Legendary mountaineer Doug Scott will give a fascinating insight in to how a lad born in the Nottingham during the darkest days of World War II got into climbing on the Black Rocks in Derbyshire - aided with nothing but his mother’s clothes line, and how this led him to Everest in 1975.
At dusk on 24 September, Doug and Dougal Haston became the first Britons to reach the summit of Everest as lead climbers on Chris Bonington’s epic expedition to the mountain’s south-west face. As darkness feel they scraped a small cave in the snow 100 metres below the summit and survived the highest bivouac ever - without bottled oxygen, sleeping bags and, as it turned out, frostbite. For Doug is was the fulfillment of a fortune-teller’s prophesy given to his mother: that her eldest son would be in danger in a high place with the whole world watching.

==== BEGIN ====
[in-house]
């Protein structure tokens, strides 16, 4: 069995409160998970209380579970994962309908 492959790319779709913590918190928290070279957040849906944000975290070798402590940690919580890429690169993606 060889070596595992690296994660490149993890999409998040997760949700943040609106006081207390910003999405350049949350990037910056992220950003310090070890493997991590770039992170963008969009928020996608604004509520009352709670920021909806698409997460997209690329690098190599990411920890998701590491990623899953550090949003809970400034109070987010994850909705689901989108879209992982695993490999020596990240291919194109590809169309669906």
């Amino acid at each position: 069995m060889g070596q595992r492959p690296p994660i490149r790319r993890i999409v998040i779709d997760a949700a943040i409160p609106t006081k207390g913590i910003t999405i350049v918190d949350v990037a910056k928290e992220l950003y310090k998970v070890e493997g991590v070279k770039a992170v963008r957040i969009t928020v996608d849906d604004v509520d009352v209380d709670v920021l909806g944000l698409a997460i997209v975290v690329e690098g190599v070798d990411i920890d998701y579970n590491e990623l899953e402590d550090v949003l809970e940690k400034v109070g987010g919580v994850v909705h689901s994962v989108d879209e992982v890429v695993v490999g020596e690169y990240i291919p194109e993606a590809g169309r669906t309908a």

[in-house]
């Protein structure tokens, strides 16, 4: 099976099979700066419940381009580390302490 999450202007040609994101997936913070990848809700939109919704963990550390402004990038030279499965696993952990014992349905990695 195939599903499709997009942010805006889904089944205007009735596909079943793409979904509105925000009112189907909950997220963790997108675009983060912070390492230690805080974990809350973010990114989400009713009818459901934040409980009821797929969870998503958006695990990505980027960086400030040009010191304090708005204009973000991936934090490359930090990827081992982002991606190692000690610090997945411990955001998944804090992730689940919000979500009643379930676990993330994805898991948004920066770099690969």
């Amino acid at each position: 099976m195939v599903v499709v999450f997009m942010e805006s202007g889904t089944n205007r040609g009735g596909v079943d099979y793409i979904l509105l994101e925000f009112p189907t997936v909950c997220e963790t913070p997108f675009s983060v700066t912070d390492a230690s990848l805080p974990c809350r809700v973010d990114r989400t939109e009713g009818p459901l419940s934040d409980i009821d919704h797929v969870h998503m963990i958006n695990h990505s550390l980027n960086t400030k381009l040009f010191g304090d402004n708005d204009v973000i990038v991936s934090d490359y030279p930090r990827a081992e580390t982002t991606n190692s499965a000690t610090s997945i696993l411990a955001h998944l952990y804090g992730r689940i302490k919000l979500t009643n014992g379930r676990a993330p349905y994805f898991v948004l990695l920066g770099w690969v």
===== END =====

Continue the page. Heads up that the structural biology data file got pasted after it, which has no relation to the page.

Scott and Haston returned home national heroes with their image splashed across the front pages. Doug went on to become one of Britain’s greatest ever mountaineers, pioneering new climbs in the remotest corners of the globe. His career spans the golden age of British climbing from the 1960’s boom in outdoor adventure, to the new wave of lightweight alpinism throughout the 1970’s and 1980’s.
Proceeds from the evening will support the work of Community Action Nepal www.canepal.org.uk and include a sale of Nepalese goods and an auction of signed framed mountaineering prints. Doug will show a short video about CAN and update the audience about the post-earthquake reconstruction of CAN’s projects. He will also be signing copies of his posters and books.
TIME: Lecture starts at 7:00 pm (Doors open at 6:00 pm)
TICKETS: £15 general admission//£13 concessions (Groups of 10+, U18, students and 65+)
BOX OFFICE: 0121 414 4414 or